“Time to go,” thought Benny, as he scanned the street one more time with his binoculars, then dropped them into a pocket of his roomy overcoat, already considerably heavier than it had been when he left his apartment. Moving out into the street, Benny timed his walk to pass by an executive-looking man just as the ‘mark’ turned the corner onto Puritan Boulevard.

“Those cell phones are making this job too easy,” Benny mused, as his quick left hand relocated the executive’s wallet into Benny’s coat pocket. “Nobody pays attention to ANYTHING anymore.” As the executive disappeared around the corner, Benny crossed the street… or tried to.

“What the heck…?” Benny’s feet had stopped dead, and a glance downward showed that they were somehow covered with mounds of street asphalt, as if the pavement had changed shape to engulf them.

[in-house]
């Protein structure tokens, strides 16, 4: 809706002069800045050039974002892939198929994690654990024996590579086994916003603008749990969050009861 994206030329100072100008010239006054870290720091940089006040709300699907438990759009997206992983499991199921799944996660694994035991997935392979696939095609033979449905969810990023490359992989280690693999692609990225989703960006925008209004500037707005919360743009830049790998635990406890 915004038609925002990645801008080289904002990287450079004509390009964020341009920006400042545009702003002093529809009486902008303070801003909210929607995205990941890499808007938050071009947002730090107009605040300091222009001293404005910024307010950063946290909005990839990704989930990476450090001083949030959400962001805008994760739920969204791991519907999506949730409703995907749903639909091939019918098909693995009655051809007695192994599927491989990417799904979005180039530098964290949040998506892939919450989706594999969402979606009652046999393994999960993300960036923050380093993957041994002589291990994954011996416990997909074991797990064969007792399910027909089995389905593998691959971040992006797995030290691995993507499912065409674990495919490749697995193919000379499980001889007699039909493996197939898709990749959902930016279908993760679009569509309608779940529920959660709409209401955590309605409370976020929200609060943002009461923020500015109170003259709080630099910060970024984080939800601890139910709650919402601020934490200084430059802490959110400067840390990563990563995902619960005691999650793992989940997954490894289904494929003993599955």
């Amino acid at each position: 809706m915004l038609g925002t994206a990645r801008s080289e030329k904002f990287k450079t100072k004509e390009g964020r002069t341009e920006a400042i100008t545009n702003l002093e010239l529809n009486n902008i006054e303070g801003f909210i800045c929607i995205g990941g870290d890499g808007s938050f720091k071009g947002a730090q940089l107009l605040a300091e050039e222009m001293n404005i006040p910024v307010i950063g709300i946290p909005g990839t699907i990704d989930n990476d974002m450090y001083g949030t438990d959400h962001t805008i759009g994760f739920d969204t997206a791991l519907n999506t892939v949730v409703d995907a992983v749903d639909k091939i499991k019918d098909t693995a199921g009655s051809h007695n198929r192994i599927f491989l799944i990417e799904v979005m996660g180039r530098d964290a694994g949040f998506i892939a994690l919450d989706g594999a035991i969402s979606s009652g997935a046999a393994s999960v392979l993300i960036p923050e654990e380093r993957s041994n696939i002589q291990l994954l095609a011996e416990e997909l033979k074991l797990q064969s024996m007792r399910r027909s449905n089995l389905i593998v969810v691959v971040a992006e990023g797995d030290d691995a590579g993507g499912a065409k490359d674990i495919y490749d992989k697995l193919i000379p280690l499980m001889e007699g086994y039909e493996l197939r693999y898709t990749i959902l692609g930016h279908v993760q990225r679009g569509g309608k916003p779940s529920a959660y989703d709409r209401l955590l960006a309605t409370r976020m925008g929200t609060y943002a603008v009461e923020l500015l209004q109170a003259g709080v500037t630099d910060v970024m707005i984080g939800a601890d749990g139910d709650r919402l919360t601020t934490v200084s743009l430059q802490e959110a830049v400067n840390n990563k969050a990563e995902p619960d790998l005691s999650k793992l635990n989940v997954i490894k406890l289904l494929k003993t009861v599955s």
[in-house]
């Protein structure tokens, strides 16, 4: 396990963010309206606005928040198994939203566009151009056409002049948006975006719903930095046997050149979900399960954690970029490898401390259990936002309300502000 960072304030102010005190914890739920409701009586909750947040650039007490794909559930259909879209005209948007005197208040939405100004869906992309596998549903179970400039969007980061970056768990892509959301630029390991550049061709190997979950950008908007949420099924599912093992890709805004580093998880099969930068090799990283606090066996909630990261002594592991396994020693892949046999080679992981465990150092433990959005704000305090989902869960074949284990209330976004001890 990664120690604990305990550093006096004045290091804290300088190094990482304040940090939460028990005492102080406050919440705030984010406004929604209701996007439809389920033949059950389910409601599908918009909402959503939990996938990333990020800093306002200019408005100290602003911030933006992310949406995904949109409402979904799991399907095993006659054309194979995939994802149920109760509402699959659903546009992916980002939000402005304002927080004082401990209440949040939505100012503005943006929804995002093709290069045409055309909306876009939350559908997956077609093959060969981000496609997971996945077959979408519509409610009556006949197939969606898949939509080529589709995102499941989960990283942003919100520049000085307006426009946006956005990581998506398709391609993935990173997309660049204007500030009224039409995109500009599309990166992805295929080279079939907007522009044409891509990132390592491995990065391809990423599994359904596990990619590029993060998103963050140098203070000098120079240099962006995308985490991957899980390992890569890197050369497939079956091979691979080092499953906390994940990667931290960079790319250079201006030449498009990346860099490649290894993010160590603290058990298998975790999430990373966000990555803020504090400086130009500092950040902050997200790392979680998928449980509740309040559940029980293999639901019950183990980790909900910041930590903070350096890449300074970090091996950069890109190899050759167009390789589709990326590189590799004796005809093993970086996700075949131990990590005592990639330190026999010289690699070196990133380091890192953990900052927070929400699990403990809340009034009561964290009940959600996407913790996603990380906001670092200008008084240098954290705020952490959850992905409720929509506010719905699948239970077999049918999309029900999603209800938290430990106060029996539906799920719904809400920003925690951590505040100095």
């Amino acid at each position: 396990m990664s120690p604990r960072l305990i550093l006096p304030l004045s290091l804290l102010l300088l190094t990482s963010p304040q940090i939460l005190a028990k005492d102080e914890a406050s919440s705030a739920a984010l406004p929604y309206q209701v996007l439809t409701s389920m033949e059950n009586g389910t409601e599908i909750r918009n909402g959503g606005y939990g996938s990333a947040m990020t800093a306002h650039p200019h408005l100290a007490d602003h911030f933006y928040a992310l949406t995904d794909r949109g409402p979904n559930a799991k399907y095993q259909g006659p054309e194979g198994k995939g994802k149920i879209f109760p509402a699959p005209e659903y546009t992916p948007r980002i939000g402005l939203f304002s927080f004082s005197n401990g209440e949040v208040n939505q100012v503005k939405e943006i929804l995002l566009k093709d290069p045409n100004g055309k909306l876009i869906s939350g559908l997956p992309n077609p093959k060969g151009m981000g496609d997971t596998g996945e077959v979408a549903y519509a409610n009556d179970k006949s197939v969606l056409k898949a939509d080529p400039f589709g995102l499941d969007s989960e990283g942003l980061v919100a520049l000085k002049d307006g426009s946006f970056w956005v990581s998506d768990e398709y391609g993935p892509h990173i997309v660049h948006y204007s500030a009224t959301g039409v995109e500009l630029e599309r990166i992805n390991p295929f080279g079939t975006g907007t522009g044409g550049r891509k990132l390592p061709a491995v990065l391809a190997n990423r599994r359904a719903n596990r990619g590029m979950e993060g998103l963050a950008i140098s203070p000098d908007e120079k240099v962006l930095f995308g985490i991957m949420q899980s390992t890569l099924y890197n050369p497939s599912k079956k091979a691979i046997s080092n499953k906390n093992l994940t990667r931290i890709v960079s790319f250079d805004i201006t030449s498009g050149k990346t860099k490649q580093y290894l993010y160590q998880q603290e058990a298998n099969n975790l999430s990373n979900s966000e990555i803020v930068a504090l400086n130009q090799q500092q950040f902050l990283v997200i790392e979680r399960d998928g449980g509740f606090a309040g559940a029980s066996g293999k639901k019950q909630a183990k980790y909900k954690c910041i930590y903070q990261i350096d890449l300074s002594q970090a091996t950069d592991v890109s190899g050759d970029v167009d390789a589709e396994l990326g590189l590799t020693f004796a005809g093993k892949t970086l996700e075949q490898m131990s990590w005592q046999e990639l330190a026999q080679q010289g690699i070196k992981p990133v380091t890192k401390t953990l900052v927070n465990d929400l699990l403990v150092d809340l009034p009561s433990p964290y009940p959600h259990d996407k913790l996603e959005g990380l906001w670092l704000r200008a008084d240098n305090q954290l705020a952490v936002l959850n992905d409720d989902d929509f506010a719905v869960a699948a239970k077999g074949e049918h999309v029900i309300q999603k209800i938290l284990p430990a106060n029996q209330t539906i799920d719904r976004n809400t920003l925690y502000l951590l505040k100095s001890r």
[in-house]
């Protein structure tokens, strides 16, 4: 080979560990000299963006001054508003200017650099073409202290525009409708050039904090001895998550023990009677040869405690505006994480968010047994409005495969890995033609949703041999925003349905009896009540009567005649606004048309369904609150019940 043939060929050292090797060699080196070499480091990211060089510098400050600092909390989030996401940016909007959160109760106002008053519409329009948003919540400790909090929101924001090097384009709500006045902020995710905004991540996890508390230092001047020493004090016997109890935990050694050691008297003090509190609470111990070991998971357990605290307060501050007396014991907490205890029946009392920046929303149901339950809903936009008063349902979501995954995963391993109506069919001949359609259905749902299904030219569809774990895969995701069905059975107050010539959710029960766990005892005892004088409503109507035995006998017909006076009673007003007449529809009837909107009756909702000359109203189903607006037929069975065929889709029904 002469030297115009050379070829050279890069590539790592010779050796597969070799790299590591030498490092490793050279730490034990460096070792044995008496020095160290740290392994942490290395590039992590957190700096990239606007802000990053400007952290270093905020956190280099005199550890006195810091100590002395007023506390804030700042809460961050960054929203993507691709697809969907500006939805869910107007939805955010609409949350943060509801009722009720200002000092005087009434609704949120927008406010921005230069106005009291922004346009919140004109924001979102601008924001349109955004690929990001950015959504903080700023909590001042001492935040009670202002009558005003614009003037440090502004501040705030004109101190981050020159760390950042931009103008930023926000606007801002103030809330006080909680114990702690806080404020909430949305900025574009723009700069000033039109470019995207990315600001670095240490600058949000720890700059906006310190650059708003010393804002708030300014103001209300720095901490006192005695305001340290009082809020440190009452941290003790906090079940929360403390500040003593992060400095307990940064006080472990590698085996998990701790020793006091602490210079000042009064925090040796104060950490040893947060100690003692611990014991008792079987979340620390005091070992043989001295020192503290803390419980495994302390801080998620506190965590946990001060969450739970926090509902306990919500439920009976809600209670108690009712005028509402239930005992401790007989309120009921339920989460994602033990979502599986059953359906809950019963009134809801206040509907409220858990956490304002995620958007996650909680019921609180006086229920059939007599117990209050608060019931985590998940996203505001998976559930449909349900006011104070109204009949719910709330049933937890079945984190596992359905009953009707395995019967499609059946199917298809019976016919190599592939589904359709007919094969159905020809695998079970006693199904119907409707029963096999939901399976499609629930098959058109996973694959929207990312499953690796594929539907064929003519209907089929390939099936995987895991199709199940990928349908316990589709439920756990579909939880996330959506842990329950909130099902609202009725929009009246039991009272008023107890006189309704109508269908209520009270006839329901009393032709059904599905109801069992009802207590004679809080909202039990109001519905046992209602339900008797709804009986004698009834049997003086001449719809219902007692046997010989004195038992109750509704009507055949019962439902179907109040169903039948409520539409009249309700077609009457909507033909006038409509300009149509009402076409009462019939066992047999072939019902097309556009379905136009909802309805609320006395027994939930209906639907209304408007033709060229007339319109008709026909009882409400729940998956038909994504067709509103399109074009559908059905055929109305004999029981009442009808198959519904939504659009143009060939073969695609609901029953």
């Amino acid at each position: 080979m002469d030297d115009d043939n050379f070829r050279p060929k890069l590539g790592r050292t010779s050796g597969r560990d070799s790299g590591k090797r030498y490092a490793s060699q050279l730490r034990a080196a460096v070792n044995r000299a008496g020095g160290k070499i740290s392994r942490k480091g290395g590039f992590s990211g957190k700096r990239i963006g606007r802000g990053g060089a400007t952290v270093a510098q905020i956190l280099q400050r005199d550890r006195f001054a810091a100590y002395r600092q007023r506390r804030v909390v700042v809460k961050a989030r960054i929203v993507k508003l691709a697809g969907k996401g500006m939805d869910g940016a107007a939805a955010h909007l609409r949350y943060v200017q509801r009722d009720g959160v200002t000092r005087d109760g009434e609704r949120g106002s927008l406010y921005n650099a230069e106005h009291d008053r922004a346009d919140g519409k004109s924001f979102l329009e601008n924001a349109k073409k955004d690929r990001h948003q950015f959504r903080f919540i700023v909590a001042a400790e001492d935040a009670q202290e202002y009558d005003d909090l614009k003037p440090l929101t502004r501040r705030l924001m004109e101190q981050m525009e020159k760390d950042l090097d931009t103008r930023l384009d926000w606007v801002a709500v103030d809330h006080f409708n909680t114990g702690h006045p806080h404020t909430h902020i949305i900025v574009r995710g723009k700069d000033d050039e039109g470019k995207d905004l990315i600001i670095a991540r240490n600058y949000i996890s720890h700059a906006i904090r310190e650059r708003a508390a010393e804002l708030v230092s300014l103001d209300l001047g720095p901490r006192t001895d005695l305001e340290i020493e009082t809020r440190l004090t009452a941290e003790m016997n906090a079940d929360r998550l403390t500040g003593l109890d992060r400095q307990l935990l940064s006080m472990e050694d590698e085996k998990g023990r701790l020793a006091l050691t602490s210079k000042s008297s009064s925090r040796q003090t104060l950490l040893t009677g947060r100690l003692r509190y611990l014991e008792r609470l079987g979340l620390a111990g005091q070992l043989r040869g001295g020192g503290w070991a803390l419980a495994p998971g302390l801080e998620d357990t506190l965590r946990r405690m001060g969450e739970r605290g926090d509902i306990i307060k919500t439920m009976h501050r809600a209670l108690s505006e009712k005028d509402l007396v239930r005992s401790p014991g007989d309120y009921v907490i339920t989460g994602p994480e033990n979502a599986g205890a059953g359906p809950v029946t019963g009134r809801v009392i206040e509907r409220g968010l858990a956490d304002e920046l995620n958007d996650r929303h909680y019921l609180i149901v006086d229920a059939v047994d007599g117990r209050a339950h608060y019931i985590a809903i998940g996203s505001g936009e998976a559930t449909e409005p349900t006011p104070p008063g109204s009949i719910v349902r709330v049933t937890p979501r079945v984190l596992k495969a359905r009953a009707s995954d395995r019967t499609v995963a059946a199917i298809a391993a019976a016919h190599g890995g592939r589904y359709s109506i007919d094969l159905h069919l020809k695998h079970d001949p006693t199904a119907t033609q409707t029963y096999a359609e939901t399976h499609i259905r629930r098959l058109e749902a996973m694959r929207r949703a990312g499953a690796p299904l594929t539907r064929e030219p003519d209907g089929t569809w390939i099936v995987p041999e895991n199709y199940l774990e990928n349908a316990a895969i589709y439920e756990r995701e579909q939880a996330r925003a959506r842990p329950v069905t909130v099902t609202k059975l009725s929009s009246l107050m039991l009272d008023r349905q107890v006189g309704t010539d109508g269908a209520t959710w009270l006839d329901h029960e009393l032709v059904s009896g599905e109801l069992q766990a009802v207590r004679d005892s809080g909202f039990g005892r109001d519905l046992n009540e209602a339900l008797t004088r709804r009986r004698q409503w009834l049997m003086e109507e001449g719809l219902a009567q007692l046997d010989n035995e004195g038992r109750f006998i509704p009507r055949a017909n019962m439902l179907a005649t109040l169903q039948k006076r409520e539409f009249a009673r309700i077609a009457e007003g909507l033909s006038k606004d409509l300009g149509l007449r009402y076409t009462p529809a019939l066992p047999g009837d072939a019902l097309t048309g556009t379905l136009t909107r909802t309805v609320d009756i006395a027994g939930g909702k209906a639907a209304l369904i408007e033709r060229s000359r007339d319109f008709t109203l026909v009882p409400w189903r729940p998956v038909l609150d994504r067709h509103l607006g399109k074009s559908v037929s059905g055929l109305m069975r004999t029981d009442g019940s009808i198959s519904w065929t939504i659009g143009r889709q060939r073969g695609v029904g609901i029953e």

“Oh, crap,” Benny thought resignedly, as a large section of pavement ahead of him shifted, bulged, and humped itself up into the rough shape of a man.

“GOTCHA!” yelled the asphalt-man gleefully. “I gotcha, I gotcha, I gotcha!” The asphalt face opened two startlingly human-looking eyes, looking around to see who was watching.
Nobody, actually… Puritanians were far too jaded to pay much attention to yet another daring super-hero exploit. The asphalt man was unfazed.

“Hey, everybody! Look at me! I caught a robber! Me… Blacktop: Master of the streets! No need to thank me, I do it all for the good of the common man! Remember the name… Blacktop! You’ll be seeing it on the news before long!”

If his legs hadn’t been a direct extrusion of the street itself, the absurdly-enthusiastic Blacktop would undoubtedly have been jumping for joy. It’s not every day that an up-and-coming (or so he believed himself to be) super-hero managed to catch a bad guy in Puritan City without any interference from OTHER up-and-coming heroes.